I found this wonderful comparison on facebook. I am older than almost everyone being a baby boomer so the “moms then” was my absolute childhood! Probably not for most of you Gen Xers, but you probably did not grow up with the moms now column either. I’m guessing you grew up with parents somewhere in the middle. Anyway have a good laugh!
I know the world can be a scary place. God knows we are bombarded with it these days by bombings, and opiod addiction and vaping and politics and climate change and scary stories about teens. These are crazy making for parents. It makes us want to hold tight to our kids and keep them as safe as we can. Sometimes that holding tight for safety has mixed messages. Often parents say no to giving their teens the independence to safely navigate the world that will soon become their life when they leave home for college. But they give them access to drugs and alcohol in the house and technology that can potentially create addiction, contact with questionable people and way way too much access to cell phones, media and distractions with no supervision. But when their teen asks to take public transportation to go into “the city” parents quake in their shoes and say no.
I am always so shocked when I ask teens to describe their “world” to me. It is a world of being chauffeured by parents or UBER to friends houses, activities and parties because many teens now show little interest in getting their license. It is a world of houses and hangouts that never change from week to week. Rarely do I hear teens talk about getting on the “T” to go to “the city.” I have talked to a lot of college students who go to schools on suburban campuses who never leave their campus to investigate the wealth of culture and energy that a “city” can provide, even when colleges provide shuttles to the closest public transportation. Somewhere along the way we have scared our teens.
Taking risks, safe ones mean doing something new and challenging. It means figuring out directions, destinations, and making decisions without knowing the outcome. When is the last time your teen came to you for permission to do something like that. When my daughter was a senior in high school her group of friends wanted to go on a vacation after graduation together. My daughter asked if she could go. My answer was if you have the money and the will, go for it. I remember many of the parents wanted and did take over the planning of the trip for these girls, suggesting destinations, getting them the best price, finding the best airline etc. There was even a “parent meeting” to discuss the trip. Always the rebel, I refused to go. What is the point of an adventure, or can you even call it an adventure, if mommy and daddy do all the planning.What lessons are learned?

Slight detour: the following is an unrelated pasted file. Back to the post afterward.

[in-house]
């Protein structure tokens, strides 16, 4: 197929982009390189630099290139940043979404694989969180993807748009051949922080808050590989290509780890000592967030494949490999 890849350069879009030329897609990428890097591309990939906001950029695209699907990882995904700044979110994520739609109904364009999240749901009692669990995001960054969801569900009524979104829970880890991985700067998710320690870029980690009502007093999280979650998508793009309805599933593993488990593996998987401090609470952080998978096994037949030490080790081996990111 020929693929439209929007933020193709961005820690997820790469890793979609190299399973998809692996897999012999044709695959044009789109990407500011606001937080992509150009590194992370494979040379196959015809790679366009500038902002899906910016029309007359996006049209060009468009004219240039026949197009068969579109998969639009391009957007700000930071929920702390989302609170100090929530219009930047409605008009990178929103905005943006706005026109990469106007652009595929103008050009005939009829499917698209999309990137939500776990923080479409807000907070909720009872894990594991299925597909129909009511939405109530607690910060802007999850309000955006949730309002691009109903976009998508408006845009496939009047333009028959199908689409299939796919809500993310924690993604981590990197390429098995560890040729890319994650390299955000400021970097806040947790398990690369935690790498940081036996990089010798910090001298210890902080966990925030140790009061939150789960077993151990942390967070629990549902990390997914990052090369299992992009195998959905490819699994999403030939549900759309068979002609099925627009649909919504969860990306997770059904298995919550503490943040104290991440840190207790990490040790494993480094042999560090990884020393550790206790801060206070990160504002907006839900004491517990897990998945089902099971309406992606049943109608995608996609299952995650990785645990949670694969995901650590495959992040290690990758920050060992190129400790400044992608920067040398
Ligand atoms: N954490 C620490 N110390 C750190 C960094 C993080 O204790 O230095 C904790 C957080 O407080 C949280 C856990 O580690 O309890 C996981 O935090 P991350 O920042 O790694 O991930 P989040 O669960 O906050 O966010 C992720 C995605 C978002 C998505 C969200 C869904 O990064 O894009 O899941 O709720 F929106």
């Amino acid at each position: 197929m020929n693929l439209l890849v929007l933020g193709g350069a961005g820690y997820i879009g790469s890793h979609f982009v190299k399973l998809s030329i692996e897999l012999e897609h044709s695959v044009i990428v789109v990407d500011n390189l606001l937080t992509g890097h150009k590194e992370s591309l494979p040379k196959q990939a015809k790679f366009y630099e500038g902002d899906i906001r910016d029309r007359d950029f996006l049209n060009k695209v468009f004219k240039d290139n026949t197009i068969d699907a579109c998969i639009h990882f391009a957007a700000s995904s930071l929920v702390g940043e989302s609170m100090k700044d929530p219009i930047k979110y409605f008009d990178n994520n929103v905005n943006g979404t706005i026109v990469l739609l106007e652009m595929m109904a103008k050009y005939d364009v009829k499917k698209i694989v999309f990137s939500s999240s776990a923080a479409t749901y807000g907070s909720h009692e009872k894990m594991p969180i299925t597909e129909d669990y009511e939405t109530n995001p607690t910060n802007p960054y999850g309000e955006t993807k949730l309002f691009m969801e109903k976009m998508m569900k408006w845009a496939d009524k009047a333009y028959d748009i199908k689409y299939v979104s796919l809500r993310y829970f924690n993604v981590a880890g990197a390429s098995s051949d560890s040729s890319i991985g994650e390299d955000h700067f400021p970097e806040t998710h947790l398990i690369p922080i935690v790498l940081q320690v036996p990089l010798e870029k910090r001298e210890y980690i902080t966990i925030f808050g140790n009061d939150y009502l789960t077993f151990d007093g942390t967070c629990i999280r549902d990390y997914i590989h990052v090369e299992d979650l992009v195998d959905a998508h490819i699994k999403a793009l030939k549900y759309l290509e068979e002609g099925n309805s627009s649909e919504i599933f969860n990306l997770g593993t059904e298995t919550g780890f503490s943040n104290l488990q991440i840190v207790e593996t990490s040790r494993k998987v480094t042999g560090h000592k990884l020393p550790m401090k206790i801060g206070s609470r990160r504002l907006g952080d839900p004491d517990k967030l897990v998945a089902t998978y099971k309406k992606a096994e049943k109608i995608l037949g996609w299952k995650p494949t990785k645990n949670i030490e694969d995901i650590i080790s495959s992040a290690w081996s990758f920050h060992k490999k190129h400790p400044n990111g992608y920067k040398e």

I remember my own post-high school graduation vacation I took with my 8 best friends. The planning was actually more fun than the week we had in Hyannis. Looking for the cottage, doing comparative pricing, and deciding which cape destination had the potential for the most boys took months of planning. And when we opened the door that June day to our very own cottage rental we felt euphoric. We had planned and talked and argued for months, and now here we were.
Open the door and send them out to play! Encourage your teen to take safe risks, to venture out of their comfort zone without your help. The confidence and competence they will feel and take away is worth it….for both of you.
PS If you work for a large company or corporation perhaps you’d like to talk to your HR or work/family department and investigate whether they would like me to come and do one of my lunchtime seminars for their employees. Here are some of the seminars I offer to companies!!